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Former Minneapolis Police officer Mohamed Noor was convicted of murder in the shooting of an unarmed Australian woman, Justine Ruszczyk, in 2017. Ruszczyk had called 911 about a possible sexual assault near her home, and Noor admitted to shooting Ruszczyk as she approached his car when he and his partner responded to the scene. "I fired one shot," Noor testified during his trial. "The threat was gone. She could have had a weapon."
Noor is the first police officer in Minnesota to be convicted of murder after an on-duty shooting. And while many have called for more accountability for cops who kill unarmed civilians, the details of this case raise interesting questions about policing, race, and justice.
Noor's conviction stands in stark contrast to the acquittal of former St. Anthony, Minnesota police officer Jeronimo Yanez. Yanez shot and killed Philando Castile during a traffic stop in 2016. Yanez pulled over Castile, whose girlfriend, Diamond Reynolds, and her four-year-old daughter were also in the car. Castile was licensed to carry a weapon and told Yanez that he had a firearm, when he was asked for his license and registration, leading to this exchange:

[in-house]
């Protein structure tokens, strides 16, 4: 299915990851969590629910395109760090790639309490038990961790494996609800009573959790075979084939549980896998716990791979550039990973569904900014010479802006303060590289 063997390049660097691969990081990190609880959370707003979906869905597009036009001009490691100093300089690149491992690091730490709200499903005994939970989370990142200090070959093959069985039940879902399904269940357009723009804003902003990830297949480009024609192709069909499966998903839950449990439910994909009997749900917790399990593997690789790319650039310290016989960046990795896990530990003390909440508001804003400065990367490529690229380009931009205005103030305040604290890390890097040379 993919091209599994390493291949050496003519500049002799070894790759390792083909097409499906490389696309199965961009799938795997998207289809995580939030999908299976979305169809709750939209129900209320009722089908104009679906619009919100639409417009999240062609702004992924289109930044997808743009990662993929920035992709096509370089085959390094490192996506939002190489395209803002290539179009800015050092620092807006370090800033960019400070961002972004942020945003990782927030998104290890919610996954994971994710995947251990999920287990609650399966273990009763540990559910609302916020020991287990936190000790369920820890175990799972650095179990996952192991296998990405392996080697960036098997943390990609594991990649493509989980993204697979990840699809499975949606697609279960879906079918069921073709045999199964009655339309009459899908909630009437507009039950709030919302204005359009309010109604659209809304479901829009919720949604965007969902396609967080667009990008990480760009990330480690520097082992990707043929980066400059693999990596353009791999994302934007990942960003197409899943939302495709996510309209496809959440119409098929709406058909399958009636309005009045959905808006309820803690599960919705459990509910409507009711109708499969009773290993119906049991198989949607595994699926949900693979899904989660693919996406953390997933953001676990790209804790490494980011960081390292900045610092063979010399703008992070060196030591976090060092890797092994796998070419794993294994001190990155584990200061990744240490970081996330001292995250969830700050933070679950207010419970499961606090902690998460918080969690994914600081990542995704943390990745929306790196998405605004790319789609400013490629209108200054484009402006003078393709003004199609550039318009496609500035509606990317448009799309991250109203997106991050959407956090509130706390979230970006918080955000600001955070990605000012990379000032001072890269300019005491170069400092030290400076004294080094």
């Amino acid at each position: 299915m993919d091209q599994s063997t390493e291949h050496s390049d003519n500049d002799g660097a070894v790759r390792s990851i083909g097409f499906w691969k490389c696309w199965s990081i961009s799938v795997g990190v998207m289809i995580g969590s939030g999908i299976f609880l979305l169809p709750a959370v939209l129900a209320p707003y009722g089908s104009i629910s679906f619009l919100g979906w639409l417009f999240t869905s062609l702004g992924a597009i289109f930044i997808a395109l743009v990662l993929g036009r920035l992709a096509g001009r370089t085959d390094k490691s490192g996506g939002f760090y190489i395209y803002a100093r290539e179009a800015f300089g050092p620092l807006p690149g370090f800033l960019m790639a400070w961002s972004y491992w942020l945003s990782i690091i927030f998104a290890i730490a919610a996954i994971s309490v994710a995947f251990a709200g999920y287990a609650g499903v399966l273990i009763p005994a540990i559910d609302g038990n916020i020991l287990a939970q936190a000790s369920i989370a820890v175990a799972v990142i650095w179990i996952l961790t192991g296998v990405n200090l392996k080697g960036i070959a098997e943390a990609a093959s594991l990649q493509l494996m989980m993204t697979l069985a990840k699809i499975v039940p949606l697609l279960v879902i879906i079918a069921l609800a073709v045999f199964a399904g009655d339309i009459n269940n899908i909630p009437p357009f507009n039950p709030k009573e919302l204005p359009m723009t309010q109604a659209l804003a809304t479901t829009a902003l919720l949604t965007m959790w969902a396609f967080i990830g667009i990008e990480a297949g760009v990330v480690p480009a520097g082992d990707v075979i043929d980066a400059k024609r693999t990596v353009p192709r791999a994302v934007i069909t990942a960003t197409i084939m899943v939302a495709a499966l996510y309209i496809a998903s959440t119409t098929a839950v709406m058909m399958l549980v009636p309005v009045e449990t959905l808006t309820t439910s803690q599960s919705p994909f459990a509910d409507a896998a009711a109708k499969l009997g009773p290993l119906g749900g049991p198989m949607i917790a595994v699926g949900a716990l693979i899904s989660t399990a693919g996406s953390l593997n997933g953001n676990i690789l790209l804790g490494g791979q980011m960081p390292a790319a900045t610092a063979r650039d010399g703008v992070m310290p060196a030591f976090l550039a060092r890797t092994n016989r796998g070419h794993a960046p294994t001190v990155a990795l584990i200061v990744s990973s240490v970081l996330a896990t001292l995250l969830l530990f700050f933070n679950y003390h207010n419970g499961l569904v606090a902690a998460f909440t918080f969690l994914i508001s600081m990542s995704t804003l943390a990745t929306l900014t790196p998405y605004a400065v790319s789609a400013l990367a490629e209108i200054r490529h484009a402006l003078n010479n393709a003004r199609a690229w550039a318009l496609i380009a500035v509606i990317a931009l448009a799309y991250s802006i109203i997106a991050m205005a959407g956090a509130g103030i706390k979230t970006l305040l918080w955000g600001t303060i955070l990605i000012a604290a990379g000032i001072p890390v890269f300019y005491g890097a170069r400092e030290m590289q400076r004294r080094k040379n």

Yanez said, "Okay, don't reach for it, then ... don't pull it out." Castile responded, "I'm not pulling it out," and Reynolds also said, "He's not pulling it out." Yanez repeated, raising his voice, "Don't pull it out!" as he quickly pulled his own gun with his right hand and reached inside the driver's window with his left hand. Reynolds screamed, "No!" Yanez removed his left arm from the car and fired seven shots in the direction of Castile in rapid succession.
Yanez was charged with second degree manslaughter and two counts of dangerous discharge of a firearm, but acquitted. It was the first time an officer had even been charged for a fatal shooting in Minnesota.
In many people's view, the Castile shooting made an easier case for prosecution. The entire incident was captured on dash cameras from Yanez's patrol car, and Reynolds streamed the aftermath of the shooting on Facebook live. There was no such video in Ruszczyk's case. But other differences have raised racial justice questions. Noor is Somali-American, and shot and killed a white woman. Castile was black. Numerous studies on capital crimes have determined that a defendant's race matters little when it comes to whether a homicide results in a death sentence, but that the race of the victim is "a significant predictor of whether a jury decides to impose a death sentence."
A jury ultimately found Noor guilty on third-degree murder and second-degree manslaughter, and Hennepin County District Judge Kathryn Quaintance set his sentencing for June 7.
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